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Atheists: Supreme Court Again Widens Gulf Between Rights of Religious and Nonreligious Workers

Washington, D.C.—Today, the religious equality organization American Atheists criticized the Supreme Court’s decision in Groff v. DeJoy for siding with a religious litigant while ignoring how religious “accommodations” will impact others in the workplace, particularly the nonreligious.

“While today’s decision doesn’t give religious employees carte blanche in the workplace, it certainly continues this Court’s recent practice of expanding loopholes, accommodations, and ‘rights’ for the religious while shifting more burdens onto atheists, humanists, and the nonreligious,” said Geoffrey T. Blackwell, Litigation Counsel at American Atheists. “With the number of nonreligious Americans in the workplace on the rise, the idea that the government can force a business to favor religious employees over their nonreligious coworkers is deeply troubling.”

The plaintiff in Groff v. DeJoy, Gerald Groff, is a former employee of the U.S. Postal Service who was hired specifically to work evening, weekend, and holiday shifts. He later refused to work Sunday shifts, citing his Christian beliefs. Management made every attempt to accommodate his wishes in his four-person post office. However, after an employee was injured and a replacement could not be found, Groff began skipping those shifts entirely, forcing his coworkers to pick up the slack. After being disciplined, he resigned and sued USPS in federal court, arguing the Postal Service refused to provide “reasonable accommodations” for his religious beliefs.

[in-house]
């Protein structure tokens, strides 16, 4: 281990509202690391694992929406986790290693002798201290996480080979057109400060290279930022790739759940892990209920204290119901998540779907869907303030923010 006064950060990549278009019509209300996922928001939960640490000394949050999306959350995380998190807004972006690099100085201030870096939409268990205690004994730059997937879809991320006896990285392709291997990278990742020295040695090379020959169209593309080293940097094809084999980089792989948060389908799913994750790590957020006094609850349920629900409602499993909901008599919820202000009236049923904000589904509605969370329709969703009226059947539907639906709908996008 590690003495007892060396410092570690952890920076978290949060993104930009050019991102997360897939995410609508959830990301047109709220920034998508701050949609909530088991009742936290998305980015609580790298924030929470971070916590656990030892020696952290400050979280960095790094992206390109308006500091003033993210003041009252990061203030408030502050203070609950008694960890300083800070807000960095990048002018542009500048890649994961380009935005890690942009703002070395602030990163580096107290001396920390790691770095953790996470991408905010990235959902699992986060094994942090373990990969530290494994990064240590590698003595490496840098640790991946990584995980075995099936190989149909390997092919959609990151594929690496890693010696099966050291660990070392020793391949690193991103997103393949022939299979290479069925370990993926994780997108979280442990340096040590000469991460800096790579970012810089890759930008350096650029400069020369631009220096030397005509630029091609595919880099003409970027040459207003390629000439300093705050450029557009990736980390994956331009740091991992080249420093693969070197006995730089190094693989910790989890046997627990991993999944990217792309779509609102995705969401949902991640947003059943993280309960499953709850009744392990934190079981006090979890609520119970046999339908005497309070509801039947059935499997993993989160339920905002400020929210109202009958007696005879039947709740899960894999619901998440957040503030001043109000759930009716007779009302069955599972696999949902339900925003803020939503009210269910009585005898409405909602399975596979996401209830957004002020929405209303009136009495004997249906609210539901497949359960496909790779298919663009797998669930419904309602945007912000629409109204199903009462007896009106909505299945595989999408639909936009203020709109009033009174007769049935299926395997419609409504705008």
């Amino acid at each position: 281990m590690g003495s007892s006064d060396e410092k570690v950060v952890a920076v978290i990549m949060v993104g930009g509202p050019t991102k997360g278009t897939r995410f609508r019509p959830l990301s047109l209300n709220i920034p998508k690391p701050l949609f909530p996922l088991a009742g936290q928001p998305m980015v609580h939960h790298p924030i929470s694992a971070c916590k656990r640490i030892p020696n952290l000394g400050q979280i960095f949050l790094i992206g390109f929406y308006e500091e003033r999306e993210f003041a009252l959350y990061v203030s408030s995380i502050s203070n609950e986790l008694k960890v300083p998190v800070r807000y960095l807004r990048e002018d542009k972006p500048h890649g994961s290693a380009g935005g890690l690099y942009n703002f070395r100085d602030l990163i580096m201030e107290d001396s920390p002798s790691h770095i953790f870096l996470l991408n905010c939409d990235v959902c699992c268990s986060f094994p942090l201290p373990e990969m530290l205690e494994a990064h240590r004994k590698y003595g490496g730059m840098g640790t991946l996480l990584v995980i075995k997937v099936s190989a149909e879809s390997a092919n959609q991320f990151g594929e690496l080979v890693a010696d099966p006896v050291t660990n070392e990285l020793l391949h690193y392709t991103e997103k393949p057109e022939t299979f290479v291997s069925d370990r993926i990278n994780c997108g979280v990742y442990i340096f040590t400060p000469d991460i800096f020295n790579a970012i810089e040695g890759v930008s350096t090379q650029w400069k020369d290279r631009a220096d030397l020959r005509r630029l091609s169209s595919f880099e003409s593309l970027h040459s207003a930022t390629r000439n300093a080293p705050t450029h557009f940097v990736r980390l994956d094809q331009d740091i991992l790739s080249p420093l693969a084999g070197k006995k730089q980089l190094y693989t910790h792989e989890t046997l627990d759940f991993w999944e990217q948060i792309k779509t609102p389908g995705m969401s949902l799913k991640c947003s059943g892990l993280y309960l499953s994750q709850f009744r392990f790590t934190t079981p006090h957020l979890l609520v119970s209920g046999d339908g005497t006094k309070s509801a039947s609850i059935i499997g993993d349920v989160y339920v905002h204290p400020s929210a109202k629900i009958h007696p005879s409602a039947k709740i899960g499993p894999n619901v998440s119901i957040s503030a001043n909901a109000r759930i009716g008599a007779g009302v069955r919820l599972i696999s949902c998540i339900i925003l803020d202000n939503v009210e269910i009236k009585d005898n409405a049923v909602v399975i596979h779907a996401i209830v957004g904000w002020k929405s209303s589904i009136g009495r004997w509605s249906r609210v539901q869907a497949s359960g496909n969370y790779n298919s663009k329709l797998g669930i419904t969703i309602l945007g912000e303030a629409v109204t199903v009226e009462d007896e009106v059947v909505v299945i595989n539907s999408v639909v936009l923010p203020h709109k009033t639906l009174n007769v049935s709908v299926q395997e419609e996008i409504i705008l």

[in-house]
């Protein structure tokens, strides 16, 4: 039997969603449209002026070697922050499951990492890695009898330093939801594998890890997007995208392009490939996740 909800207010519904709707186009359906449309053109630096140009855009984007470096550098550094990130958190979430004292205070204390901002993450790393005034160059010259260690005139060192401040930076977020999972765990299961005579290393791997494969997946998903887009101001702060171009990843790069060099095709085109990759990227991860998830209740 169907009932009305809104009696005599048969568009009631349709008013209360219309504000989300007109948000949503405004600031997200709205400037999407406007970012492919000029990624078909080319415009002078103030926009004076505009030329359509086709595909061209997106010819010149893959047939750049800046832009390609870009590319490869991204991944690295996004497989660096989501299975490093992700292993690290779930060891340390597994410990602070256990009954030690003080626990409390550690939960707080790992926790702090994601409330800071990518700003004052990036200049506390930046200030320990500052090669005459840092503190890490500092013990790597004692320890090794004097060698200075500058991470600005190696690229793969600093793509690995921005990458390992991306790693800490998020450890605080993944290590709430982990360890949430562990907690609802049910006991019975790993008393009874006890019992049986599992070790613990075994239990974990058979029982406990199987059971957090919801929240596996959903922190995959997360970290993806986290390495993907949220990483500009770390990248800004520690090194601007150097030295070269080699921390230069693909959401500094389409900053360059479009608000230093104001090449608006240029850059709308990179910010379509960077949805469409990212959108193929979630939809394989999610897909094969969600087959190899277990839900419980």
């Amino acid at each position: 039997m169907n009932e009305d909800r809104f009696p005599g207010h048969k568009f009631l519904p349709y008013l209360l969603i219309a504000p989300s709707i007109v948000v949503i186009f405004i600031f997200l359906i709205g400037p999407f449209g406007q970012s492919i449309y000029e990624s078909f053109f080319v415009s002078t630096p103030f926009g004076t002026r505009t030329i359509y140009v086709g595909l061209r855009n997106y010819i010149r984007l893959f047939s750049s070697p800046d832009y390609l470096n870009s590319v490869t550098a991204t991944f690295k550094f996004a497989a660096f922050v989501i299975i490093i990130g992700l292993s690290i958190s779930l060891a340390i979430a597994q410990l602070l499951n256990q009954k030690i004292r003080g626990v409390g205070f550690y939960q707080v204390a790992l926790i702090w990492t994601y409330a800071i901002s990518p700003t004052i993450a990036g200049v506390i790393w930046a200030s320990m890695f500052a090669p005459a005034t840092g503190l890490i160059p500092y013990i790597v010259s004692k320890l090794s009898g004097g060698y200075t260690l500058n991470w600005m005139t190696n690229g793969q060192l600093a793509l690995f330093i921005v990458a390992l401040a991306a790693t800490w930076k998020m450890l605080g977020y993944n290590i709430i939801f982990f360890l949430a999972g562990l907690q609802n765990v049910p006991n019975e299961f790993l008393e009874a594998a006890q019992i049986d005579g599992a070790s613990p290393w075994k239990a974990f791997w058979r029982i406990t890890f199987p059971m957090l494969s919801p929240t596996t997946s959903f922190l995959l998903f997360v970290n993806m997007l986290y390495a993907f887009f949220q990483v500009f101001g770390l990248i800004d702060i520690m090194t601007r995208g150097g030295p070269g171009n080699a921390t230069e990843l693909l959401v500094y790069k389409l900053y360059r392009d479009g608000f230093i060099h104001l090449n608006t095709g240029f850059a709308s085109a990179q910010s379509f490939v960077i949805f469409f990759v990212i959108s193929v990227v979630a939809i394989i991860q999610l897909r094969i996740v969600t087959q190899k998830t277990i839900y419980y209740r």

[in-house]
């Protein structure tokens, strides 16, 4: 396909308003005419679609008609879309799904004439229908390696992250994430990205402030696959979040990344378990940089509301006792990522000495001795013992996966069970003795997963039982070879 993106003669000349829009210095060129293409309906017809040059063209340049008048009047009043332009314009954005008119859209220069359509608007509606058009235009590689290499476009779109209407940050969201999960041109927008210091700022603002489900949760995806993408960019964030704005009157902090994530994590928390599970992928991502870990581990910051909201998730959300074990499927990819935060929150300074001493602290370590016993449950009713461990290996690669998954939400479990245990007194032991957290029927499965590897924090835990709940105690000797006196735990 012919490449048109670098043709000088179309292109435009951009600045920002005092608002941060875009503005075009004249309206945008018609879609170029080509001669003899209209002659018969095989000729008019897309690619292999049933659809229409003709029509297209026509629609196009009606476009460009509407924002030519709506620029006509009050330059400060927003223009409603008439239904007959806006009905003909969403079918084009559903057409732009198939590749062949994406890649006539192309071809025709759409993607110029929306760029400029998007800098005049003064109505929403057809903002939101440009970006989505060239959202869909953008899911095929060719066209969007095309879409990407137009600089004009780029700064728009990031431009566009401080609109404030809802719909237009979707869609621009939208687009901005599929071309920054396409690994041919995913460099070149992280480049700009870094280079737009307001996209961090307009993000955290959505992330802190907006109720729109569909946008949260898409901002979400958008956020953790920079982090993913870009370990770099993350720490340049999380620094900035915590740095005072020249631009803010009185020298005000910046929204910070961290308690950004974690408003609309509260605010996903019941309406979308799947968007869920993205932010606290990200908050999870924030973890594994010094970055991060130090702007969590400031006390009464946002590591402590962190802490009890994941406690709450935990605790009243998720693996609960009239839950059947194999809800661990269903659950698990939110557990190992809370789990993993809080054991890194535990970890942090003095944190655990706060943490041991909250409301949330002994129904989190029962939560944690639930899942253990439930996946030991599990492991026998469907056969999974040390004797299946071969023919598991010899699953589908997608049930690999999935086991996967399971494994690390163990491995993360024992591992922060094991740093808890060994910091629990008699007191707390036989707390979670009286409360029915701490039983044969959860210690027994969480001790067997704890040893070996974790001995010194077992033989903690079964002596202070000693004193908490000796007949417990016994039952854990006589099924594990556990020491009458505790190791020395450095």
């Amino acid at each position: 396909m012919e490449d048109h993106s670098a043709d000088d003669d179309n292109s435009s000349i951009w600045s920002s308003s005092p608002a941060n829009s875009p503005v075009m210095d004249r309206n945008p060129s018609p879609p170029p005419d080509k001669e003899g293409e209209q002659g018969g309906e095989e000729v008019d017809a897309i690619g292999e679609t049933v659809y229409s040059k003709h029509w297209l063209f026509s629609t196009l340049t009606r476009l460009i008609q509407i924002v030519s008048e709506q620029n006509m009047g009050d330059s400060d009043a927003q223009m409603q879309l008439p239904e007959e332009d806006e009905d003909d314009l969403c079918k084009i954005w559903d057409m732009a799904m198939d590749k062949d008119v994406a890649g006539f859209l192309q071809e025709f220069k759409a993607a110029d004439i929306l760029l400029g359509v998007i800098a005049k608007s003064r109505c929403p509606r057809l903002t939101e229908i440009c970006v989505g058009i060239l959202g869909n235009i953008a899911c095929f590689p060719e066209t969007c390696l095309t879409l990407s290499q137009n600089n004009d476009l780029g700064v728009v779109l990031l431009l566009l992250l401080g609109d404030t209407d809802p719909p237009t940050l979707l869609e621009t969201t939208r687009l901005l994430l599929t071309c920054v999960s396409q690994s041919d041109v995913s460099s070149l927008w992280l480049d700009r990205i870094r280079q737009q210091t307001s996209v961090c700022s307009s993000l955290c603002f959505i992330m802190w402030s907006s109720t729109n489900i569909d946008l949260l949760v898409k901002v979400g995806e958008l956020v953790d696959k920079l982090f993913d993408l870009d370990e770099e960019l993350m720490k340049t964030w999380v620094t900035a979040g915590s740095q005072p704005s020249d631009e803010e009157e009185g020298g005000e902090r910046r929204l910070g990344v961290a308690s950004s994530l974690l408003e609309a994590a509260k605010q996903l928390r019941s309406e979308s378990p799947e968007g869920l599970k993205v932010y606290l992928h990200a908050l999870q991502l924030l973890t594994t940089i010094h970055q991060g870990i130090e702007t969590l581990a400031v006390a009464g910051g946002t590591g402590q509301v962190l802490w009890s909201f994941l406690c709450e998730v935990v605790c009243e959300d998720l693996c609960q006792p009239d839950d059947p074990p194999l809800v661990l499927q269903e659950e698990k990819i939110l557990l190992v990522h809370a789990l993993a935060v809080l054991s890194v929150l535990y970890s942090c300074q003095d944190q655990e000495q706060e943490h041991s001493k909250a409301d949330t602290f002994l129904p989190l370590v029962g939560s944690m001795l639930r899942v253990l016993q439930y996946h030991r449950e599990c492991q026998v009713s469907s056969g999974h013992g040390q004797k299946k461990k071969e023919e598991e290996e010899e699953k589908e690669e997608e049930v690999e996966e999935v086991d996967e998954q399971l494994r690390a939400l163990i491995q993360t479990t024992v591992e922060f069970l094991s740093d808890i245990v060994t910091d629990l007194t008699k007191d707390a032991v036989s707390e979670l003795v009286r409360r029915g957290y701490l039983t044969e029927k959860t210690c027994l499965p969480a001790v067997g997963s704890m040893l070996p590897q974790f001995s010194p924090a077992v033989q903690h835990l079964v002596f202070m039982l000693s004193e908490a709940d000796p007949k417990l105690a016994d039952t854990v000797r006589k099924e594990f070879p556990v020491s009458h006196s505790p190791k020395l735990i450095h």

American Atheists joined the Center for Inquiry in an amicus brief to the Supreme Court. The organizations made four key arguments. First, giving Groff a religious exemption that forces his co-workers to bear the brunt of his absence would be unconstitutional. Second, weekends are vital to the health and lives of all Americans, and religious workers should not receive priority. Third, forcing only nonreligious employees to carry the burden of religious accommodations is discriminatory and unfair. Finally, giving automatic priority to religious claims in the workplace is unworkable and rife for abuse.

Nonreligious people already face heightened rates of stigma and discrimination in the workplace. A national survey of nearly 34,000 nonreligious Americans found that one in five (21.7%) has experienced employment discrimination because of their nonreligious beliefs.

“For the past few years, the Supreme Court has been experiencing a legitimacy crisis. Americans are increasingly questioning why Christian extremists are allowed to remake society in their image,” said Nick Fish, president of American Atheists. “And while today’s decision was not the complete victory hoped for by the Christian nationalist groups who funded this litigation, it is yet another example of how our legal system is willing to give special treatment to one class of people, the religious, at the expense of equality.”

“Ultimately, today’s decision means that employers, facing uncertainty around costly litigation and a Court that seems willing to side with any Christian litigant who comes to them with a grievance, will have to grant more religious ‘accommodations’ that will increase costs, disrupt their workplace, and shift burdens onto nonreligious members of their teams,” added Fish.